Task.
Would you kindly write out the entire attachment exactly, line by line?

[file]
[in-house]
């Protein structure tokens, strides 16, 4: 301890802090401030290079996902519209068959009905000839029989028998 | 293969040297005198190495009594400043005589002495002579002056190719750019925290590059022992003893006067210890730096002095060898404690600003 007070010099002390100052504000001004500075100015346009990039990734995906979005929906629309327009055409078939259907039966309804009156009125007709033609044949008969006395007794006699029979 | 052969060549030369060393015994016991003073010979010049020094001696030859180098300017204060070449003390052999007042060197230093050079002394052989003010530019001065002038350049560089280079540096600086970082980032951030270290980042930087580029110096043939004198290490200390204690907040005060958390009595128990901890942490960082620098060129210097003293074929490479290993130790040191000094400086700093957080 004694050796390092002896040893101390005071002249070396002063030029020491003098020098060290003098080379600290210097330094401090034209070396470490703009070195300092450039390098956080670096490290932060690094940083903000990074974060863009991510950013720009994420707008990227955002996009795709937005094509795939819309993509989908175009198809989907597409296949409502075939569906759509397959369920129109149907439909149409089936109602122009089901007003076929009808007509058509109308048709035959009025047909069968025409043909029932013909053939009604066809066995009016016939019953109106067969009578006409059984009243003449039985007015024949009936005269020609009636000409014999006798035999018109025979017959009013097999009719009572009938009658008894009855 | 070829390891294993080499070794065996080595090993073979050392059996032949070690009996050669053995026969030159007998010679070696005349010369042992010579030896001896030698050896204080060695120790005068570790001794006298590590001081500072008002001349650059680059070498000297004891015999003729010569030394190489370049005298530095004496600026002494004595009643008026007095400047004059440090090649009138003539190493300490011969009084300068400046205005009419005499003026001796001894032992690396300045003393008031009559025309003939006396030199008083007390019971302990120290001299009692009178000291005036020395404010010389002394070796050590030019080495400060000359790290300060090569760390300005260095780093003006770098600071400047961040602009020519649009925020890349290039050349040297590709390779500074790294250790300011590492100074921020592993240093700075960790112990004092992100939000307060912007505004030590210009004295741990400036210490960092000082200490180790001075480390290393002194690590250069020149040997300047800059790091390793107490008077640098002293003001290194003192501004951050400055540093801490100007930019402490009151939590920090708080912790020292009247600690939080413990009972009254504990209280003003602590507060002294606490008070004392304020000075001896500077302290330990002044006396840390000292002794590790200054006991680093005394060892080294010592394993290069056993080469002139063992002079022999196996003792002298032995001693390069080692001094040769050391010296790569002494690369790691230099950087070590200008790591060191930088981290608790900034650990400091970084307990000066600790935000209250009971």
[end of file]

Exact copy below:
[in-house]
């Protein structure tokens, strides 16, 4: 301890802090401030290079996902519209068959009905000839029989028998 | 293969040297005198190495009594400043005589002495002579002056190719750019925290590059022992003893006067210890730096002095060898404690600003 007070010099002390100052504000001004500075100015346009990039990734995906979005929906629309327009055409078939259907039966309804009156009125007709033609044949008969006395007794006699029979 | 052969060549030369060393015994016991003073010979010049020094001696030859180098300017204060070449003390052999007042060197230093050079002394052989003010530019001065002038350049560089280079540096600086970082980032951030270290980042930087580029110096043939004198290490200390204690907040005060958390009595128990901890942490960082620098060129210097003293074929490479290993130790040191000094400086700093957080 004694050796390092002896040893101390005071002249070396002063030029020491003098020098060290003098080379600290210097330094401090034209070396470490703009070195300092450039390098956080670096490290932060690094940083903000990074974060863009991510950013720009994420707008990227955002996009795709937005094509795939819309993509989908175009198809989907597409296949409502075939569906759509397959369920129109149907439909149409089936109602122009089901007003076929009808007509058509109308048709035959009025047909069968025409043909029932013909053939009604066809066995009016016939019953109106067969009578006409059984009243003449039985007015024949009936005269020609009636000409014999006798035999018109025979017959009013097999009719009572009938009658008894009855 | 070829390891294993080499070794065996080595090993073979050392059996032949070690009996050669053995026969030159007998010679070696005349010369042992010579030896001896030698050896204080060695120790005068570790001794006298590590001081500072008002001349650059680059070498000297004891015999003729010569030394190489370049005298530095004496600026002494004595009643008026007095400047004059440090090649009138003539190493300490011969009084300068400046205005009419005499003026001796001894032992690396300045003393008031009559025309003939006396030199008083007390019971302990120290001299009692009178000291005036020395404010010389002394070796050590030019080495400060000359790290300060090569760390300005260095780093003006770098600071400047961040602009020519649009925020890349290039050349040297590709390779500074790294250790300011590492100074921020592993240093700075960790112990004092992100939000307060912007505004030590210009004295741990400036210490960092000082200490180790001075480390290393002194690590250069020149040997300047800059790091390793107490008077640098002293003001290194003192501004951050400055540093801490100007930019402490009151939590920090708080912790020292009247600690939080413990009972009254504990209280003003602590507060002294606490008070004392304020000075001896500077302290330990002044006396840390000292002794590790200054006991680093005394060892080294010592394993290069056993080469002139063992002079022999196996003792002298032995001693390069080692001094040769050391010296790569002494690369790691230099950087070590200008790591060191930088981290608790900034650990400091970084307990000066600790935000209250009971």